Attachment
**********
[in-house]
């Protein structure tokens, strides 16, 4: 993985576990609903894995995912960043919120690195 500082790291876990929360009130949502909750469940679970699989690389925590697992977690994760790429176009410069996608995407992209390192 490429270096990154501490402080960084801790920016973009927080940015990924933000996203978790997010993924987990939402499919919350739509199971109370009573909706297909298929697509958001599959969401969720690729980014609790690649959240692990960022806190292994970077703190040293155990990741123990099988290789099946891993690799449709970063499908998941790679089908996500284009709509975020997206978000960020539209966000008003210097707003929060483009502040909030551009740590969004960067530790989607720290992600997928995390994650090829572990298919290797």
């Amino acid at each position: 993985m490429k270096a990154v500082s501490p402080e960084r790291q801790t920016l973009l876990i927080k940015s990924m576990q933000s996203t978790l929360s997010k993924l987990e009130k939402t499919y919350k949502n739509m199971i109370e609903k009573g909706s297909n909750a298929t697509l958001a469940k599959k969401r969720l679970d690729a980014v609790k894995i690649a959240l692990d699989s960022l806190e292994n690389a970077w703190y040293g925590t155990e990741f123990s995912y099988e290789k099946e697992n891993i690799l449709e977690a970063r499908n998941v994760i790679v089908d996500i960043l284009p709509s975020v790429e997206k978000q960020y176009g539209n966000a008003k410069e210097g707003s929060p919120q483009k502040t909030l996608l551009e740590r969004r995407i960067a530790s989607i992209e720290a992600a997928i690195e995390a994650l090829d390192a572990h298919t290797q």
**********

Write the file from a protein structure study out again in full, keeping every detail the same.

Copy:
[in-house]
């Protein structure tokens, strides 16, 4: 993985576990609903894995995912960043919120690195 500082790291876990929360009130949502909750469940679970699989690389925590697992977690994760790429176009410069996608995407992209390192 490429270096990154501490402080960084801790920016973009927080940015990924933000996203978790997010993924987990939402499919919350739509199971109370009573909706297909298929697509958001599959969401969720690729980014609790690649959240692990960022806190292994970077703190040293155990990741123990099988290789099946891993690799449709970063499908998941790679089908996500284009709509975020997206978000960020539209966000008003210097707003929060483009502040909030551009740590969004960067530790989607720290992600997928995390994650090829572990298919290797």
């Amino acid at each position: 993985m490429k270096a990154v500082s501490p402080e960084r790291q801790t920016l973009l876990i927080k940015s990924m576990q933000s996203t978790l929360s997010k993924l987990e009130k939402t499919y919350k949502n739509m199971i109370e609903k009573g909706s297909n909750a298929t697509l958001a469940k599959k969401r969720l679970d690729a980014v609790k894995i690649a959240l692990d699989s960022l806190e292994n690389a970077w703190y040293g925590t155990e990741f123990s995912y099988e290789k099946e697992n891993i690799l449709e977690a970063r499908n998941v994760i790679v089908d996500i960043l284009p709509s975020v790429e997206k978000q960020y176009g539209n966000a008003k410069e210097g707003s929060p919120q483009k502040t909030l996608l551009e740590r969004r995407i960067a530790s989607i992209e720290a992600a997928i690195e995390a994650l090829d390192a572990h298919t290797q």